I love to read and can get very attached to my opinions, but recently I've been learning not to completely lose my head when people disagree with me, so feel safe to argue with me whenever you wish ;)
I was up at 12 am last night studying for a test on the American Reconstruction, and I came upon this passage in my textbook. (The bolding, obviously, is mine.)
Vocal advocates of smaller government argued that Reconstruction had been a mistake; pressured by economic hardship, northern voters abandoned their southern Unionist allies. One of the enduring legacies of this process was the way later Americas remembered Reconstruction itself. After "Redemption," [overthrow of the Republican party by Democrats in the South], generations of schoolchidren were taught that ignorant, lazy blacks and corrupt whites had imposed illegitimate Reconstruction "regimes" in the South. White southerners won national support for their celebration of a heroic Confederacy.
One of the first historians to challenge these views was the great African American intellectual W.E.B Du Bois. In Black Reconstruction in America[this book] Du Bois meticulously documented the history of African American struggle, white vigilante violence, and national policy failure. If Reconstruction, he wrote, "had been conceived as a major national program...whose accomplishment at any price was well worth the effort, we should be living today in a different world." His words still ring true, but in 1935 historians ignored him. Not a single scholarly journal reviewed Du Bois's important book. Ex-Confederates had lost the war, but they won control over the nation's memory of the Reconstruction.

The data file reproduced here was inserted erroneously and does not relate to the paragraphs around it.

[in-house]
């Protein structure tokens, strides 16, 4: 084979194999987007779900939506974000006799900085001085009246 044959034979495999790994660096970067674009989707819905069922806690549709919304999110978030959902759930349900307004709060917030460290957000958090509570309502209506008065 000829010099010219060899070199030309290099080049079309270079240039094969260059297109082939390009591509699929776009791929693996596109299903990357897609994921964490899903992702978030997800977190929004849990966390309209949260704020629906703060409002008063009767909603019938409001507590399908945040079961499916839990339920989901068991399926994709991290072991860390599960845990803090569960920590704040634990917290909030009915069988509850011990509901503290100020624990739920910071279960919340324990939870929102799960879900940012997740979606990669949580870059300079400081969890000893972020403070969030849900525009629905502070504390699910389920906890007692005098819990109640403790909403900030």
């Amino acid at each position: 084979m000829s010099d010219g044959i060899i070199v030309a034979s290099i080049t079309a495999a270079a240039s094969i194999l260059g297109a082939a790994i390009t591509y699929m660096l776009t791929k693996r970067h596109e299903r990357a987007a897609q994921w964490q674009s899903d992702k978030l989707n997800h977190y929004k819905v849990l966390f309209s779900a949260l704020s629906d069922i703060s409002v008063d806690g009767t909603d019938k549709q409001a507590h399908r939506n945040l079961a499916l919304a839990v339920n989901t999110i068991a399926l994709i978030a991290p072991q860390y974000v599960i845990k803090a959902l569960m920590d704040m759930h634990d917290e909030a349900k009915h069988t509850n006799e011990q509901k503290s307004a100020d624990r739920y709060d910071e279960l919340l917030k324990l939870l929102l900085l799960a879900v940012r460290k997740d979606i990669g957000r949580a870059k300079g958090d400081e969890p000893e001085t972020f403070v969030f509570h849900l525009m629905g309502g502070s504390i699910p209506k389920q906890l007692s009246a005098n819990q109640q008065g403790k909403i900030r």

Well, nothing else can spur my curiosity faster. I generally don't have much interest in the American Reconstruction, but that tends to change when dry neutrality gives way to radical interpretation. My interest piqued, I figured that all the history geeks of GR must have gathered together to review this book. Imagine my surprise to find only 34 reviews. Still, despite that low number, by all accounts it's an important and worthwhile book, put together with the highest standards of scholarship with a willingness to forgo the coy distance that can be frustrating when trying to understand a period's legacy, especially in regards to such a relevant topic today as racism.
I also found this article which I'm currently in the process of skimming, as it's rather long and quotes extensively from Du Bois.
What interests me most about the Reconstruction was how astonishingly progressive it was. I really did not understand that in all my school years until now. Fresh out of the Civil War African Americans actually held political office in the South. Hospitals, asylums, and especially public schools were brought up to date and provided what would have been completely unimaginable opportunities a decade earlier, to blacks as well as poor whites. What happened, as best as I can gather, is that it was simply too revolutionary to sustain popular support. That's why Du Bois's statement in the quote above is so intriguing to me.
I'll probably not be looking for this book right away. The page count is intimidating and my interest in history is, as of now, flimsily developed. But I imagine that books like this are read precisely to break out of that shell, so the potential for expanded horizons is promisingly big here.